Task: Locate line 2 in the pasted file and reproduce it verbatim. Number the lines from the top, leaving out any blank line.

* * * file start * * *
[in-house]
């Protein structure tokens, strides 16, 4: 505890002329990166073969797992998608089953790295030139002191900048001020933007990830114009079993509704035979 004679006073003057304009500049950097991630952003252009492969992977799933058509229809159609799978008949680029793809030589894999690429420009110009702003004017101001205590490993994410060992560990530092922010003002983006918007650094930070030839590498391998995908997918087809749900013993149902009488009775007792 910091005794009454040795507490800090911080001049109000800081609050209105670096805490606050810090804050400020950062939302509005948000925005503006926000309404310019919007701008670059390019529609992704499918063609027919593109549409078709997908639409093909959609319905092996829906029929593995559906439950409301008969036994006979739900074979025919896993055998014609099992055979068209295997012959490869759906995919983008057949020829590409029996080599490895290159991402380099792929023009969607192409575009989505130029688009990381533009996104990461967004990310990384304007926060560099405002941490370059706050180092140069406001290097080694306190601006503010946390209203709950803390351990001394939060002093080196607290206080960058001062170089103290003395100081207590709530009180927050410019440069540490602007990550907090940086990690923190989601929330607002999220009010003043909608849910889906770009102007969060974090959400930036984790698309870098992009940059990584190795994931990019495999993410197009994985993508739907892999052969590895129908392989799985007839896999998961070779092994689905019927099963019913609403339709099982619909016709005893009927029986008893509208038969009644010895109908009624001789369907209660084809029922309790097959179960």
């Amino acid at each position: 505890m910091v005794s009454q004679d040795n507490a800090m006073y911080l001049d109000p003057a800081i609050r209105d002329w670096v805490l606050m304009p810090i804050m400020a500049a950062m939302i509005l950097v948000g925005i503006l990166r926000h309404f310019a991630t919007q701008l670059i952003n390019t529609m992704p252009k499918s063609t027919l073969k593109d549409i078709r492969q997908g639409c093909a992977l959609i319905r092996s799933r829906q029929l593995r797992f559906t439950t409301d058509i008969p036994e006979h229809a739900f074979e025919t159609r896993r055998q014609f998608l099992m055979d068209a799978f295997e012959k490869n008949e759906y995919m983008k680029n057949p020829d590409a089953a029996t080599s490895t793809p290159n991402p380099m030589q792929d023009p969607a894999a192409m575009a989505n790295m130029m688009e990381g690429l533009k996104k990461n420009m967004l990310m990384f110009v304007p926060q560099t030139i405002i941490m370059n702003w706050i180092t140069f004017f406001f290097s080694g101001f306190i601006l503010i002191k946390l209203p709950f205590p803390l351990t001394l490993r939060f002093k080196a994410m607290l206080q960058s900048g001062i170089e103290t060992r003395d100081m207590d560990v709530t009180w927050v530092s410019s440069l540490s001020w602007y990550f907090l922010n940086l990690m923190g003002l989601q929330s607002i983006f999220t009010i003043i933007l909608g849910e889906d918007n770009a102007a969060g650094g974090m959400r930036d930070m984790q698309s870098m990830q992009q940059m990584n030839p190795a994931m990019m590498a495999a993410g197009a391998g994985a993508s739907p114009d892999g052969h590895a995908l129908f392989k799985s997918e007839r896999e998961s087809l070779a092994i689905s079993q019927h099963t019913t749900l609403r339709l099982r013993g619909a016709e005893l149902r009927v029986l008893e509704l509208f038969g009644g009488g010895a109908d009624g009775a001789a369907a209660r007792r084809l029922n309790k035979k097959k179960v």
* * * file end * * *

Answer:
């Protein structure tokens, strides 16, 4: 505890002329990166073969797992998608089953790295030139002191900048001020933007990830114009079993509704035979 004679006073003057304009500049950097991630952003252009492969992977799933058509229809159609799978008949680029793809030589894999690429420009110009702003004017101001205590490993994410060992560990530092922010003002983006918007650094930070030839590498391998995908997918087809749900013993149902009488009775007792 910091005794009454040795507490800090911080001049109000800081609050209105670096805490606050810090804050400020950062939302509005948000925005503006926000309404310019919007701008670059390019529609992704499918063609027919593109549409078709997908639409093909959609319905092996829906029929593995559906439950409301008969036994006979739900074979025919896993055998014609099992055979068209295997012959490869759906995919983008057949020829590409029996080599490895290159991402380099792929023009969607192409575009989505130029688009990381533009996104990461967004990310990384304007926060560099405002941490370059706050180092140069406001290097080694306190601006503010946390209203709950803390351990001394939060002093080196607290206080960058001062170089103290003395100081207590709530009180927050410019440069540490602007990550907090940086990690923190989601929330607002999220009010003043909608849910889906770009102007969060974090959400930036984790698309870098992009940059990584190795994931990019495999993410197009994985993508739907892999052969590895129908392989799985007839896999998961070779092994689905019927099963019913609403339709099982619909016709005893009927029986008893509208038969009644010895109908009624001789369907209660084809029922309790097959179960």